Tracking Beluga Whales Reveals Behavior Insights

By on February 18, 2016

Beluga whales swim among West Greenland sea ice. (Credit: Kristin Laidre / University of Washington)

Relative to other marine mammals like dolphins, little is known about elusive beluga whales. Part of this is probably because they live in some of the world’s most frigid and remote oceans.

But researchers at the University of Washington have recently uncovered more insights into the behaviors of these rarely seen creatures. Their work relied on analysis of a long-term beluga data set and actually tagging the whales with tracking devices equipped with satellite telemetry that linked up and beamed their locations to researchers upon surfacing.

The tags are designed to turn on when the whale comes up to breathe and then transmit locations and dive depths to a satellite that relays data back to researchers electronically. Tag technology has improved over time, with researchers noting that they had one tag that stuck on a whale and kept transmitting data for more than 18 months.

The work to tag the whales began in 1993 when researchers collaborated with indigenous communities in Northwest Alaska and aboriginal tribes in Canada to tag beluga whales. Since the whales often swim close to shore during early summer in these regions, it’s possible to capture a whale and attach a satellite transmitter to the dorsal ridge along its back.

Using the tags helped immensely, scientists say, because they provided high-resolution information for the animals even though they spend most of their time underwater and offshore in some of the most remote areas of the Arctic.

A typical beluga whale satellite-linked tag configuration. (Credit: Leslie Pierce / North Slope Borough)

The scientists focused on two distinct populations of beluga whales that spend winters in the Bering Sea then move north as sea ice melts and open water allows them to pass into the Beaufort and Chukchi Seas. In those regions, they depend on populations of Arctic cod to survive, frequently diving to depths of 200 to 300 meters to find food.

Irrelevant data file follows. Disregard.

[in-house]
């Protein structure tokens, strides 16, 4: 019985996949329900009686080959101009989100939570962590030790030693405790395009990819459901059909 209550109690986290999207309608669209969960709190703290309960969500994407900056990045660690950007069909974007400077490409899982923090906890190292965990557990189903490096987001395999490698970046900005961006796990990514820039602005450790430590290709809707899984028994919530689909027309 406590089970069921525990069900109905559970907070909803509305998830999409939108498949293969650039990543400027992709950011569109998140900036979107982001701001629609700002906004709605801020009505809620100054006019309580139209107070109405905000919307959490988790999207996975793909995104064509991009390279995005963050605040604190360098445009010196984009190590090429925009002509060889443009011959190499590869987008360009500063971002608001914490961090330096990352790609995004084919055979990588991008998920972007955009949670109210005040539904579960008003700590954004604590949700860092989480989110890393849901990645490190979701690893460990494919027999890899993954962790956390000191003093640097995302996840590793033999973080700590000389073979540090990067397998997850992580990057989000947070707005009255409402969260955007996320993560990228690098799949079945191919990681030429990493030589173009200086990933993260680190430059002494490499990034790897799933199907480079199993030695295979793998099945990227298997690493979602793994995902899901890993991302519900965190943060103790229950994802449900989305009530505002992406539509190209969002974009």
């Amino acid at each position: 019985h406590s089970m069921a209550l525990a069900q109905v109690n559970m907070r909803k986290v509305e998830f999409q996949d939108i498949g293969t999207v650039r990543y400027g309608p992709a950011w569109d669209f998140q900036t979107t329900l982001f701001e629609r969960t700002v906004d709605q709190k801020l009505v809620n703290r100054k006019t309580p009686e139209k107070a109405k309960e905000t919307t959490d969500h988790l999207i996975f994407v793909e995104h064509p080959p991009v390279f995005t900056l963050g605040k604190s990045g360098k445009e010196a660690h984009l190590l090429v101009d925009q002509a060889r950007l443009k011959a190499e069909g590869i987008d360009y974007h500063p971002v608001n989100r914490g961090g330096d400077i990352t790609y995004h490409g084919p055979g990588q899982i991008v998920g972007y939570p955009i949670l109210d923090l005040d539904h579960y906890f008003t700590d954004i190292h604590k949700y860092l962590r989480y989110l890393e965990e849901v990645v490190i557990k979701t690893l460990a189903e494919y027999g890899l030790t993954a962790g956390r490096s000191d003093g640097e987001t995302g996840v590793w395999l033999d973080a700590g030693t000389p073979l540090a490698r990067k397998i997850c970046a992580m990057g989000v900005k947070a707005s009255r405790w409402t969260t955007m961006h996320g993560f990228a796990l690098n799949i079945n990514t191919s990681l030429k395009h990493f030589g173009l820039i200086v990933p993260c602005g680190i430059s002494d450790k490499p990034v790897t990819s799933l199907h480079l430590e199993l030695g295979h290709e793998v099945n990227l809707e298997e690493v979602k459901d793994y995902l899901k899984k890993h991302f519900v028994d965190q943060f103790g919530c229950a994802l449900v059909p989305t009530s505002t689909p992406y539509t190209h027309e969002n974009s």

It was for that reason that researchers also kept tabs on distributions of Arctic cod throughout the study. They compared the distributions to the locations and depths where the whales dived. This revealed that beluga whales tend to dive to depths where the cod congregate, and continued to depend on the fish as a major source of food.

Other than the relationship between whale dives and the locations of Arctic cod, researchers noticed that the diving behaviors of belugas are pretty hard to pinpoint. Both beluga populations frequently dived to the bottom of the sea to feed on bottom-dwelling organisms in the northern Bering Sea and Chukchi Sea, but then dived in more mid-depth ranges along areas that sloped from shallow to deep. Scientists think the whales might have been looking for opportunities to eat based on where prey was concentrated by oceanographic features.

As the Arctic continues to change due to rising temperatures, melting sea ice and human interest in developing oil and shipping routes, researchers argue that it will become more important to understand the behaviors of beluga whales. And they think that the results of their study will give future scientists a nice baseline from which to build on that understanding.

Results of the work may help beluga whale management efforts, scientists say, which would protect a valuable resource for native Arctic communities. They also shed light on the animals’ yearly migrations that take place in a fast-changing area over thousands of miles.

Other institutions assisting in the work include the Northwest Fisheries Science Center, Alaska’s North Slope Borough Department of Wildlife Management and Fisheries and Oceans Canada’s Freshwater Institute. Full results are published online in the journal Marine Ecology Progress Series.

Top image: Beluga whales swim among West Greenland sea ice. (Credit: Kristin Laidre / University of Washington)

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